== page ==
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2024 Summer Immersion on Innovative Approaches in Science

Danilo Tagle, PhD

Danilo Tagle, PhD

Dr. Danilo Tagle is currently director of the Office of Special Initiatives at the National Center for Advancing Translational Sciences (NCATS) of the National Institutes of Health (NIH), where he coordinates efforts toward developing microphysiological systems or organs-on-chips. He also coordinates efforts on 3D bioprinting for drug discovery and development, on automated chemistry, on the use of electronic nose technology for disease diagnosis, and on the clinical utility of secreted RNA in exosomes for biomarker and therapy development. Prior to joining NCATS in 2012, Dan was a program director for neurogenetics at the National Institute of Neurological Disorders and Stroke (NINDS, NIH), where he was involved in developing programs concerning genomics-based approaches for basic and translational research in inherited brain disorders. Prior to joining NINDS in 2001, Dan was an investigator and section head of molecular neurogenetics at the National Human Genome Research Institute (NHGRI, NIH) and has been involved in the highly collaborative effort toward the positional cloning of genes for Huntington’s disease, ataxia-telangiectasia, and Niemann-Pick disease type C. He has served on numerous committees, advisory boards, and editorial boards. Dan obtained his doctorate in molecular biology and genetics from Wayne State University School of Medicine in 1990. He was an NIH National Research Service Award postdoctoral fellow in human genetics at the University of Michigan. Dan has authored many scientific publications and has garnered numerous awards, including the Roscoe O. Brady Award for Innovation and Accomplishment, the Henry J. Heimlich Award for Innovative Medicine, and the HHS Secretary's Award for Distinguished Service: Rapid Acceleration of Diagnostics (RADx) Initiative.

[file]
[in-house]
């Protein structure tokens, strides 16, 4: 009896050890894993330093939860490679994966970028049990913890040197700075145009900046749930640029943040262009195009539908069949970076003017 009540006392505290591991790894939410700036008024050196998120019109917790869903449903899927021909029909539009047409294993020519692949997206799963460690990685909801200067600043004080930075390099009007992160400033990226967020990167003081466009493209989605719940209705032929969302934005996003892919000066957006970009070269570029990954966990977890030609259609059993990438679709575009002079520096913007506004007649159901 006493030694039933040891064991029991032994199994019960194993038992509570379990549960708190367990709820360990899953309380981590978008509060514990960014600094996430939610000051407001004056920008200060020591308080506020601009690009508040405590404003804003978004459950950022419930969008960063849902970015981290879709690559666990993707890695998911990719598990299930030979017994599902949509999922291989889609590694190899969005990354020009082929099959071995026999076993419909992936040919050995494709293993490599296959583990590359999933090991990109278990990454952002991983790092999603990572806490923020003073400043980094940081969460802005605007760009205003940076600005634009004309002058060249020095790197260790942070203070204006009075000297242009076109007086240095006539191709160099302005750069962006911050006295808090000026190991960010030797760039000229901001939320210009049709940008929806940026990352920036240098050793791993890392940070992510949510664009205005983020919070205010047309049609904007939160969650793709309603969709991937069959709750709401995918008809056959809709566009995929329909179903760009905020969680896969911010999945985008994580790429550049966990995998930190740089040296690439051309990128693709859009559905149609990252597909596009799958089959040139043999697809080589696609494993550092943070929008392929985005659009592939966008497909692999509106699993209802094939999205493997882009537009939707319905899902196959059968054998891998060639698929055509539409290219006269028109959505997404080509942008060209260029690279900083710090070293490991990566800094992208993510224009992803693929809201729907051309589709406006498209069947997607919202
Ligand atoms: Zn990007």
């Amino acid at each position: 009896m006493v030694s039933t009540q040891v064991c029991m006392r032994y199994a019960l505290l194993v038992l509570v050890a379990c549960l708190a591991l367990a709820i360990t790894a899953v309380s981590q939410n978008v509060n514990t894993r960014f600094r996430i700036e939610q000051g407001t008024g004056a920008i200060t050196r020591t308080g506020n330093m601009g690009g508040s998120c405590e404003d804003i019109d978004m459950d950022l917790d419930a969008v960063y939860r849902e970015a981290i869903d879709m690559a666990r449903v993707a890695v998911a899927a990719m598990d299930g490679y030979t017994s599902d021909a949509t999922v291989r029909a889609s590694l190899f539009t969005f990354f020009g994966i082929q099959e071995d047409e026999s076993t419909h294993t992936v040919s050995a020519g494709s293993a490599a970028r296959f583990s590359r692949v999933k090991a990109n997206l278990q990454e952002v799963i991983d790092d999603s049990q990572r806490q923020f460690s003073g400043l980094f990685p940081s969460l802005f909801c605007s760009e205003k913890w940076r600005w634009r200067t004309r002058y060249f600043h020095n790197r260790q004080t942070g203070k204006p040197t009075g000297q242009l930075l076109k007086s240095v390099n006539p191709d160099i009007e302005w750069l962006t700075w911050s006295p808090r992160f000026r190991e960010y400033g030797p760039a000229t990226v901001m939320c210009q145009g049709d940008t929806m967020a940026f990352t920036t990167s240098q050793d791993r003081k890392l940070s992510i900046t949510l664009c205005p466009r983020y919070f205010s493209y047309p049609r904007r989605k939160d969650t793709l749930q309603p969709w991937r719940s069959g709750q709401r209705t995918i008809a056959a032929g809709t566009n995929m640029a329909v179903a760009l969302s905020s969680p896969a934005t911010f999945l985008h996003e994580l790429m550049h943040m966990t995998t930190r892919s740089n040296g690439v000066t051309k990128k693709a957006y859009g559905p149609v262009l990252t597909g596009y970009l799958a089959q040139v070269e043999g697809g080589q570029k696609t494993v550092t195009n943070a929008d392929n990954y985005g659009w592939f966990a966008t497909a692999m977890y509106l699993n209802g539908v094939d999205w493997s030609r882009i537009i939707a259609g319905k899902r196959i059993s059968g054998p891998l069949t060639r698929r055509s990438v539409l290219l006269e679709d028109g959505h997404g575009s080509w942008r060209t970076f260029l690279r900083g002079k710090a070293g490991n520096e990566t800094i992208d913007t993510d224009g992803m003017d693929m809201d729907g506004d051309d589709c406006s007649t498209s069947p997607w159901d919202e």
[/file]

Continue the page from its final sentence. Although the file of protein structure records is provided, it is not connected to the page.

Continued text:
Nicole C. Kleinstreuer, PhD

Nicole C. Kleinstreuer, PhD

Dr. Nicole Kleinstreuer is the director of the NTP Interagency Center for the Evaluation of Alternative Toxicological Methods (NICEATM) and the executive director of the congressionally mandated Interagency Coordinating Committee on the Validation of Alternative Methods (ICCVAM). NICEATM is the U.S. federal resource for alternatives to animal testing and is part of the National Institute of Environmental Health Sciences (NIEHS). Her work is centered on domestic and international efforts to develop novel testing, modeling, and analysis strategies that provide more rapid, mechanistic, and human-relevant predictions of potential environmental chemical hazards. She has a doctorate in biomedical engineering and postdoctoral training in computational toxicology. Dr. Kleinstreuer has adjunct faculty positions in the Yale University School of Public Health and the University of North Carolina at Chapel Hill. She has published more than 140 peer-reviewed publications and won numerous awards, including the 2023 NIEHS Individual Merit Award, the 2022 NIH Director’s Award, and the 2019 Society of Toxicology Achievement Award.